Pipelay of the longest subsea pipeline has started

More than a million tons of steel will be used, and the production of the pipe alone will lay claim to a third of the world’s total current production capacity for this type of pipeline.

100,000 pipes in all will be coated externally with asphalt and concrete before installation in the North Sea, requiring over a million tons of concrete and 25,000 tons of steel reinforcements. Two of the world’s largest pipeline-laying vessels, Stolt Offshore’s LB200 and Allseas’ Solitaire, are laying the 1,200-km long Langeled pipeline between Aukra and Easington, in addition to the pipelines from the field to the onshore processing plant. LB200 has started the pipe lay from the Sleipner platform in the North Sea and is heading south towards Easington. Solitaire will start laying the first 33km of Langeled and the production lines from Nyhamna in the beginning of June. The main section of the northern leg of Langeled will be installed next year.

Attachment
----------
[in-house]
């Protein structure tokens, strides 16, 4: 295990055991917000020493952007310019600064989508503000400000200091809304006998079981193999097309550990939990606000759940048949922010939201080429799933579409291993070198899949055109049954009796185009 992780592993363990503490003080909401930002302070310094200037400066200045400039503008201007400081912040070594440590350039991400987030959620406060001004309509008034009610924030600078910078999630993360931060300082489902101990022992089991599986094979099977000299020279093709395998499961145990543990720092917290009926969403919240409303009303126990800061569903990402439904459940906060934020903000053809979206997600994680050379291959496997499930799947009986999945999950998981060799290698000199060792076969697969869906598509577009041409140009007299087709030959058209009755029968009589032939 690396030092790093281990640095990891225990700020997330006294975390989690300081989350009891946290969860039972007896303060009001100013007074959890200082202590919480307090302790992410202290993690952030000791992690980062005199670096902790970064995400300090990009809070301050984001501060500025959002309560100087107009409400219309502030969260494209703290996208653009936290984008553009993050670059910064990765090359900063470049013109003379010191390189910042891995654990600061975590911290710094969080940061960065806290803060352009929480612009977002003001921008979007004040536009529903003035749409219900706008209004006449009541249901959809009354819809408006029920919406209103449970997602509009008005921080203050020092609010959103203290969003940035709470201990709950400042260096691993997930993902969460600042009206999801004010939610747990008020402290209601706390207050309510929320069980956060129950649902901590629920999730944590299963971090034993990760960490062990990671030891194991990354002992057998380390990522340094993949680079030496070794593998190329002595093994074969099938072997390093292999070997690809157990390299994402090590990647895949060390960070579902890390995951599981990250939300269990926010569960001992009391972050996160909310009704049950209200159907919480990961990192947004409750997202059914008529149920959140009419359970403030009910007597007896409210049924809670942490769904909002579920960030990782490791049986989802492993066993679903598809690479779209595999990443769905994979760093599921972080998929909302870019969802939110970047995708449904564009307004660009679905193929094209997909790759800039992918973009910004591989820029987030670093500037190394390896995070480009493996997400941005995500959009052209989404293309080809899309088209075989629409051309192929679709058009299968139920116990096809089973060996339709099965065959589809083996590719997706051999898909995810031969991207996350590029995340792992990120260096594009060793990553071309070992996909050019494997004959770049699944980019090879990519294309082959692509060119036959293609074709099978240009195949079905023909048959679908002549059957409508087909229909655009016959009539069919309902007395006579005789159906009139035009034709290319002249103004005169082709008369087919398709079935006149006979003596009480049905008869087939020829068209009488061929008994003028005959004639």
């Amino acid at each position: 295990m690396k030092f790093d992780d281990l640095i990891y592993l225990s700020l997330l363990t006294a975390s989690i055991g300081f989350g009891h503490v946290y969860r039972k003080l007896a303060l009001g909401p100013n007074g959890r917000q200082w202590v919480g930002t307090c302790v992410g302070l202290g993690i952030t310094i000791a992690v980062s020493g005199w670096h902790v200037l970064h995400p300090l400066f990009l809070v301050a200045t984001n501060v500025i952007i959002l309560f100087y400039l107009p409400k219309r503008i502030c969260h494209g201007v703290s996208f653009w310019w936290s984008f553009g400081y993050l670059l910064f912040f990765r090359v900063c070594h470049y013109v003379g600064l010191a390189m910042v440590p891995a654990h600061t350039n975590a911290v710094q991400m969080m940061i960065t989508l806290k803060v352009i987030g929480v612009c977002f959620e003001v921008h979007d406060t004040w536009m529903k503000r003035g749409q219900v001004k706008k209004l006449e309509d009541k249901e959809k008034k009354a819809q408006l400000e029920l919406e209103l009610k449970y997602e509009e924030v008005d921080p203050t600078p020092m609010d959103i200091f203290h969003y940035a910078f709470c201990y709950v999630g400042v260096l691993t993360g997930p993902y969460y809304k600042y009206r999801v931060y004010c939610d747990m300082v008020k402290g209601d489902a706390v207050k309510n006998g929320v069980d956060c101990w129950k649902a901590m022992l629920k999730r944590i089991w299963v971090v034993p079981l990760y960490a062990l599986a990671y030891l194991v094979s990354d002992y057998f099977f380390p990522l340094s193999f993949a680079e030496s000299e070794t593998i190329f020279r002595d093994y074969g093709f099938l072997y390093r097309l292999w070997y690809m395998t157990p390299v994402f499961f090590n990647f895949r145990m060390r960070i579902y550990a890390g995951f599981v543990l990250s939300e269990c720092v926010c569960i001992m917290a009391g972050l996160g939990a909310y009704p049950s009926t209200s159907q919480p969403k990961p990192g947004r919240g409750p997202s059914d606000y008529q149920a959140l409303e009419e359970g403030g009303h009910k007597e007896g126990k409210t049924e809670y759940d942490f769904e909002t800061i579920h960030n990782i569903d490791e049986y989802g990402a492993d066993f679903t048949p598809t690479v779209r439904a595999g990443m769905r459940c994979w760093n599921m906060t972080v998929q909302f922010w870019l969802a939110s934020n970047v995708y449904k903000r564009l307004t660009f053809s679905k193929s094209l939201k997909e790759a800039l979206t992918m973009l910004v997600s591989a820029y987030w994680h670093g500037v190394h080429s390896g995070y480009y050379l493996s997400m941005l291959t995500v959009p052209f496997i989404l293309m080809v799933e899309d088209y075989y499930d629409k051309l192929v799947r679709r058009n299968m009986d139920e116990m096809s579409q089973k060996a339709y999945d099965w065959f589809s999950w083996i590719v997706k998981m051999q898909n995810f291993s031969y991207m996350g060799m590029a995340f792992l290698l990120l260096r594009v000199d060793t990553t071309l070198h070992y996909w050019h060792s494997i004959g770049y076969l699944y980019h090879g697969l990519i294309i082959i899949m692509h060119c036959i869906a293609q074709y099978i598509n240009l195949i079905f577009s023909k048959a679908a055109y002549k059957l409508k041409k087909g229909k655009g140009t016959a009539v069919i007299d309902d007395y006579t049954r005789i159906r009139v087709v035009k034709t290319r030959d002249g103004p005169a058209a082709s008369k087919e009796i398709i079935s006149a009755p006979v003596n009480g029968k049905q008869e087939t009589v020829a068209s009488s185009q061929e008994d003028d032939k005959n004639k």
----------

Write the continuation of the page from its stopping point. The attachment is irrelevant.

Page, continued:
Norsk Hydro has designed the pipeline to carry more than 70 million cum/d.

The Ormen Lange field lies in an area of the Norwegian Sea with climatic and oceanographic conditions that make it one of the world’s most-demanding gas-development projects. The combination of great sea depths, highly irregular seabed terrain, strong underwater currents, sub-zero temperatures, and challenging wind and wave conditions, have imposed considerable challenges on all parties involved in the project. Development operator Hydro has mobilized significant portions of the Norwegian research community together with Norwegian industry in order to find solutions to problems far more complex than those previously encountered in oil and gas development projects on the Norwegian Continental Shelf. Hydro is the development operator for both Ormen Lange and Langeled, while Statoil has the management of the Langeled project in co-operation with Hydro.

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